“HELLO there, you must be Lauren!” Kailey boomed as she stepped into the waiting room to face my parents and I. I was perched surreptitiously on the edge of a cushioned sofa, back rigid, fingers already cold from the air-conditioning. My parents automatically stood up with hands extended, and I almost laughed. Kailey towered over my father, and at almost six feet tall, she eclipsed my dad’s small frame and most definitely loomed over my five foot high mother. Intimidating in deed. As I eased myself up off the seat and held my hand out, I realized how warm and enveloping her shake was. Veins criss-crossed around my bony wrists and the backs of my hands, whereas Kailey’s were a smooth almond cookie hue. Although her large stature would lead even the strongest of men to shrink back in trepidation and cautiousness, I wasn’t in fear of her. Wait, let me correct that. My rational mind wasn’t scared–the eating disorder part of my brain, however, was shaking in its’ boots. Yes, even with God’s peace and prayer, the enemy was trying to find a loophole, a small entryway to worm back into my mind. That’s the interesting thing about freedom. After a wonderful prayer session with my mom, I had discovered what it felt like to have the shackles removed from my thoughts. Romans 12:12 says to be to be diligent in prayer, and just like any kind of relationship where communication is key for it to prosper and flourish, I needed to continue to seek His face daily. Hourly. Whenever I felt over-the-moon with joy or deep in the depths of despair. The relapse rate for eating disorder recovery is tremendously high, and I can only assume that part of the reason why is because patients and supporters see a physical weight gain, but fail to acknowledge that the mental, emotional, and spiritual person needs to be completely whole as well–and one key component in reaching that aim is consistently rejoicing in the pounds gained and food eaten and asking God for help when the eating disorder voice wants one to go for a ten mile run or only eat a bowl of cereal all day.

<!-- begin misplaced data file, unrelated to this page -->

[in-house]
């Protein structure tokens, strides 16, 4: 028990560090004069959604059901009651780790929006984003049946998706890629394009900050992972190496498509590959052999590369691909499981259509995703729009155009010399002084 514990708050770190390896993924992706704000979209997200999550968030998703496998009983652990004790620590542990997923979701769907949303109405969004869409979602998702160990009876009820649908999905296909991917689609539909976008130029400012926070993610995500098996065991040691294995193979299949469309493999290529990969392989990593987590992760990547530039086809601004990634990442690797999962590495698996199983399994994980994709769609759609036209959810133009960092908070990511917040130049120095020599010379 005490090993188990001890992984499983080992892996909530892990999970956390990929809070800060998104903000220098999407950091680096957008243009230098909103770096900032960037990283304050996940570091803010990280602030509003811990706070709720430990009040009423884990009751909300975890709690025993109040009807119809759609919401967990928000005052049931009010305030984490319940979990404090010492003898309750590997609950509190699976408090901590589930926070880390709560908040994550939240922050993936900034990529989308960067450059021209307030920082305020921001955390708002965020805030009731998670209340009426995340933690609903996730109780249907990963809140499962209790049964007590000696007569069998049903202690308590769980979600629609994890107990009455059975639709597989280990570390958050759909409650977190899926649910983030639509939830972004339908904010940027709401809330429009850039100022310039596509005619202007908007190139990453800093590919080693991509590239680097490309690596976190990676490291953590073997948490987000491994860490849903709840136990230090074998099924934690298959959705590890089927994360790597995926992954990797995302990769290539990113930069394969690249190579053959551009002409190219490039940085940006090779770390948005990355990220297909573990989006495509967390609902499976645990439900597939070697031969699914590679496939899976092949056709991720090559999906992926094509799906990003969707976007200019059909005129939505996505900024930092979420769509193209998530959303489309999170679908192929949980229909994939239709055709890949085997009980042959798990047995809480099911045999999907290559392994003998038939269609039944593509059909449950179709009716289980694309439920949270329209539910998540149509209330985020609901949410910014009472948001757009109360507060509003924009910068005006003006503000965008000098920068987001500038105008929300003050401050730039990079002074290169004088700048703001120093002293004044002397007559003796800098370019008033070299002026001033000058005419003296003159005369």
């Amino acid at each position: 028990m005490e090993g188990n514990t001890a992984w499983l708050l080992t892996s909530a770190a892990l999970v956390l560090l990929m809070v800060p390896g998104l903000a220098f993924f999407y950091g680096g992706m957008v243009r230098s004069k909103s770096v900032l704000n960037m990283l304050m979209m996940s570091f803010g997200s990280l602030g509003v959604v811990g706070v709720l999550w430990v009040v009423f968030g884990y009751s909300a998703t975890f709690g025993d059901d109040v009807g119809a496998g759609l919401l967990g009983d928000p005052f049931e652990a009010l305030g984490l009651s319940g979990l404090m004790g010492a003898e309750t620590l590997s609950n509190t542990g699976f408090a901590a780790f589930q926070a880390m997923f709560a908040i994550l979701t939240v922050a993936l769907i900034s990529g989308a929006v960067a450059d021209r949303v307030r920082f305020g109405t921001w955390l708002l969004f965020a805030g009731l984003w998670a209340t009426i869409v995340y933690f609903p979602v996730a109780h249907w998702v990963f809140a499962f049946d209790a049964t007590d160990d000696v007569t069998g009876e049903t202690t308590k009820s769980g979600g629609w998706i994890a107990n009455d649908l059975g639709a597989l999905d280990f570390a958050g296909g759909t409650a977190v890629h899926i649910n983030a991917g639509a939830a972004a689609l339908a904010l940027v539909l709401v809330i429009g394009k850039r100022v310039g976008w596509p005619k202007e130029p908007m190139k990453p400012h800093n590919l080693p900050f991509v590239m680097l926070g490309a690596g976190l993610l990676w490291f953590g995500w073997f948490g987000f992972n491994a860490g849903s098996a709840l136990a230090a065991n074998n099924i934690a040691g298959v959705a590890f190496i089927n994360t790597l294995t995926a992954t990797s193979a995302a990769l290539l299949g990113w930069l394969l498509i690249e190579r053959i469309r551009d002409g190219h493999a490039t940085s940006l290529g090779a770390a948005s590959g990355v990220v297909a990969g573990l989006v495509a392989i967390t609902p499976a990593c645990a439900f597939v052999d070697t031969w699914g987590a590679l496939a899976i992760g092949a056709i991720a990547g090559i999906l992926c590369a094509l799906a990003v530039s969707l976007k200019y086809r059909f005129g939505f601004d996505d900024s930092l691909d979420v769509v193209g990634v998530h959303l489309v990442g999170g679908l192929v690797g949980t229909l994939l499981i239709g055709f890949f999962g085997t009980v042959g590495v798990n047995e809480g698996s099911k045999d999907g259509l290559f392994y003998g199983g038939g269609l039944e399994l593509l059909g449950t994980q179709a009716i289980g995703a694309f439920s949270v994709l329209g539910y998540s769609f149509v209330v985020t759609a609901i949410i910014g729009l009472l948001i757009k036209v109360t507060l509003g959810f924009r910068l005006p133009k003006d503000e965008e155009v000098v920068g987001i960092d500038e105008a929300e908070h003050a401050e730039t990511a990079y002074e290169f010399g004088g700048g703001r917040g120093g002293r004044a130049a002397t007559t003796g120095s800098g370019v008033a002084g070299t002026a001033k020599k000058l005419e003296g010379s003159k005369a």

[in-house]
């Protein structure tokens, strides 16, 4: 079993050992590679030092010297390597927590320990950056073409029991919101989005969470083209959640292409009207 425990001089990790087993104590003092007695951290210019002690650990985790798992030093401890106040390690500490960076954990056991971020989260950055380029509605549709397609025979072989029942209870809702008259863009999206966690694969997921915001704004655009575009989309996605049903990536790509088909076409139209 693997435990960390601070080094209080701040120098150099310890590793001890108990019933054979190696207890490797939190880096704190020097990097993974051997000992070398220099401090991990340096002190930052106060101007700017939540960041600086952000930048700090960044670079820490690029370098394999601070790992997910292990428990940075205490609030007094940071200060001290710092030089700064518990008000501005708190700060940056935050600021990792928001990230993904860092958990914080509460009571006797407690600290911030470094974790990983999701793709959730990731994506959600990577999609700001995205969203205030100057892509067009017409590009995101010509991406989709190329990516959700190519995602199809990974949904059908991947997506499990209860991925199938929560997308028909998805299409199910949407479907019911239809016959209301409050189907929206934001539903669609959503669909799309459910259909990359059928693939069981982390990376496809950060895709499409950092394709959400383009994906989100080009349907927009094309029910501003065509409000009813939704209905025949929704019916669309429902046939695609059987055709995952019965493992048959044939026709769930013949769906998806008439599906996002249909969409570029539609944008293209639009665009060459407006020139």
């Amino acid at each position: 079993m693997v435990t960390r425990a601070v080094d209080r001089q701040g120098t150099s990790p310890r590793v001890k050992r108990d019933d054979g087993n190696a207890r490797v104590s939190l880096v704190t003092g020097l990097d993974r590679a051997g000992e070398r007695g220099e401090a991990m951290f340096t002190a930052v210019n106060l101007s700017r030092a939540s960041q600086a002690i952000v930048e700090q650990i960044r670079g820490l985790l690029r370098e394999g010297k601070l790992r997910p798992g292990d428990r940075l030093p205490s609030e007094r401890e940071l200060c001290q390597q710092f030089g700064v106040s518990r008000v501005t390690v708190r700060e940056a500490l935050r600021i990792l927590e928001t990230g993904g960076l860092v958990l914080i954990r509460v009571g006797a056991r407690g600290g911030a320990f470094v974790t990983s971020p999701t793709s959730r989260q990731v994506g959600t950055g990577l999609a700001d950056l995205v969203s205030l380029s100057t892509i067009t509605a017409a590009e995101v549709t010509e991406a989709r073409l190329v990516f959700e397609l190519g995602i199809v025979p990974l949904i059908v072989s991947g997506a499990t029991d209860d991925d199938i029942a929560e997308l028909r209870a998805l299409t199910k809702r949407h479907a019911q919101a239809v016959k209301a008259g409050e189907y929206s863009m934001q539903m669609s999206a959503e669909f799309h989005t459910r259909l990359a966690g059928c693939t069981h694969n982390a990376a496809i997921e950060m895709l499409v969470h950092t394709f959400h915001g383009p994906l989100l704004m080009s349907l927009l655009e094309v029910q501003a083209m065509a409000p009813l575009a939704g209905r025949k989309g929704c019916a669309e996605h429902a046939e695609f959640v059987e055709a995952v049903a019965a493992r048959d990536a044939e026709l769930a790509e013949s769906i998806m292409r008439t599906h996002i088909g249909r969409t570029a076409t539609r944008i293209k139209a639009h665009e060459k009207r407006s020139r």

I never used to like to say that I was in treatment for an eating disorder because most people automatically assumed that I restricted food or exercised for hours on end because I was vain and just wanted to be “skinny.” Yes, I did care about my appearance to a degree, but doesn’t everyone? Don’t we all brush our teeth, buy nice clothes, cut our hair, and clip our nails so that we are seen as responsible and respectable individuals that can function in society? What the majority of the population doesn’t understand is that anorexia, bulimia, or any type of eating disorder for that matter is an actual mental illness, and patients dealing with it are not solely focused on appearance. How humbling it is to say that I have issues with my brain chemistry, and seeing along legged model on a magazine cover would not only lead me to compare my thicker thighs to hers, but to then become obsessed with that fact and strategize ways to whittle away said leg fat.